By Jenny Boulboullé
On 6 December 2016 Katrien Vanagt, a historian of science and filmmaker, gave a guest lecture on early modern experiments in anatomy and optics within Prof. Sven Dupré’s Master course “Art and knowledge: Light, Color and Perspective in Art” at University College Utrecht. First, we watched her documentary In Waking Hours, co-produced with film maker Sarah Vanagt, followed by a hands-on session in which the students built their own camera obscura’s. In this blog, I reflect upon the documentary In Waking Hours as a research method and pedagogic tool to explore experiential aspects of early modern experimental practice. Moreover, I argue that Vanagt’s film encourages humanities researchers to engage with their research matter hands-on and to experiment with unorthodox media and formats to do and present research, despite the pressure for conformity in our current academic research landscape.
By Inbar Graiver
The period of transition from classical antiquity to the Middle Ages, known as late antiquity, gave rise to some of the elements that have since constituted the identity of the Western self. It also gave rise to new lines of psychological investigation, of which Western psychology is the remote heir. Psychology, however, did not exist in the ancient world as an independent science, nor was a distinction drawn between scientific and moral or religious elements of psychological knowledge. Accordingly, this important source of evidence has been neglected by scholars investigating the history of Western psychology, who have tended to focus on the 19th-century roots of scientific psychology. This post argues for the need to broaden the focus on the history of the discipline of psychology to include the history of psychological knowledge, and demonstrates some of the benefits to be derived from this endeavor.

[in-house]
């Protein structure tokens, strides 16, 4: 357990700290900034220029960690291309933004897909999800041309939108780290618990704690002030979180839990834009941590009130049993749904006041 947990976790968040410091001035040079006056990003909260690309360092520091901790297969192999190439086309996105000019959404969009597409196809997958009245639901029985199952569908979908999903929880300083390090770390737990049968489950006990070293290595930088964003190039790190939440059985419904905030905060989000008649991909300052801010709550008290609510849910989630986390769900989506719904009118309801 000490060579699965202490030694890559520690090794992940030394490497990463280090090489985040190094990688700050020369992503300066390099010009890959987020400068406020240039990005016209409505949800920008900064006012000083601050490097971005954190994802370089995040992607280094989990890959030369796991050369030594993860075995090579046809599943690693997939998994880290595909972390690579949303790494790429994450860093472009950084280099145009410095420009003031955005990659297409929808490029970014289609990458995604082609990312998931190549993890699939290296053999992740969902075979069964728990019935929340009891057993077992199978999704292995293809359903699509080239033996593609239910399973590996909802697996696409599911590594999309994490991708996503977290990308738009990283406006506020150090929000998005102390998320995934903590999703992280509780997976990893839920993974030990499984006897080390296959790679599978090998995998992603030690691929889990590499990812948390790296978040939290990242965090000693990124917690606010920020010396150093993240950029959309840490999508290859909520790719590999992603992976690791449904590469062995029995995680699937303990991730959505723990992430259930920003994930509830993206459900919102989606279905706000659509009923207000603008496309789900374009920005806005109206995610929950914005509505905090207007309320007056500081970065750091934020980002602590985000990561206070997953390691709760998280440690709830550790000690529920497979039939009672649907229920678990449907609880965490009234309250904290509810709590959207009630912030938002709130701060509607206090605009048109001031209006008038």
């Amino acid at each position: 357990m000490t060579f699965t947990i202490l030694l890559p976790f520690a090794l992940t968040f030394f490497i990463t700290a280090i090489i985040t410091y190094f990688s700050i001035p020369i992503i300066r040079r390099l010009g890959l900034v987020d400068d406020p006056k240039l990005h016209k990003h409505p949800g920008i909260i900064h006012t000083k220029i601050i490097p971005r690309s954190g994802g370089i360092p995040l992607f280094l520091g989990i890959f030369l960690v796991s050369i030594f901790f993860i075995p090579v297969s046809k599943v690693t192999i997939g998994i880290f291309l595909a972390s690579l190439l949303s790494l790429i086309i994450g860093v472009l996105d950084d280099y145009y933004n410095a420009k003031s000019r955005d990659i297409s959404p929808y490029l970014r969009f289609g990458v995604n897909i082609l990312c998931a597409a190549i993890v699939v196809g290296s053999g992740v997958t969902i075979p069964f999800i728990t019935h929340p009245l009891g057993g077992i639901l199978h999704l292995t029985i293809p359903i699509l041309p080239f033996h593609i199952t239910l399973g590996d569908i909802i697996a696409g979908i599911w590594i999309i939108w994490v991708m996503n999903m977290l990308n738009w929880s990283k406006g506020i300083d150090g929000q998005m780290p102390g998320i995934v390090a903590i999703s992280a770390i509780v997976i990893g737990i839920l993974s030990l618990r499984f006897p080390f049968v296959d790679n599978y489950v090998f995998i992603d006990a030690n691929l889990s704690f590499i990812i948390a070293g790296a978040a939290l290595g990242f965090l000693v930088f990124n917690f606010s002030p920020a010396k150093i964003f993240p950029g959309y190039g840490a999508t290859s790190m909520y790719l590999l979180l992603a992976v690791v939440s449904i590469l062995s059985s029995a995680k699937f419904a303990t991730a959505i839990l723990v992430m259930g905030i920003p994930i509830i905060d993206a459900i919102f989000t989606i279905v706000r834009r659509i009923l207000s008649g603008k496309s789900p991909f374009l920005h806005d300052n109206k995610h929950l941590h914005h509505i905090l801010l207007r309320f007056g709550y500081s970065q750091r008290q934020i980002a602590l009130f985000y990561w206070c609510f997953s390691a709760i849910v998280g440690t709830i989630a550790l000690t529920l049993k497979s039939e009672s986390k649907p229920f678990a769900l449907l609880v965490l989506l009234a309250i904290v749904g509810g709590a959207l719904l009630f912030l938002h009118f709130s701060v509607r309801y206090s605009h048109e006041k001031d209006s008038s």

Many of the figures that historians write about died a long time ago. To gain insight into their lives, historians investigate sources that have in fact survived the test of time. But what would it be like to ask Isaac Newton a question in person? And what would you ask him? Isaac Newton has passed away a long time ago, but the modern-day Newtons are very much alive. Due to technological advancement, it has become incredibly easy to get in touch with prominent scientists, and simply ask them a question. They form an important source of knowledge and are first-hand witnesses to science in progress. And basically, time is short: if we don’t strike in time, we lose their testimonies forever.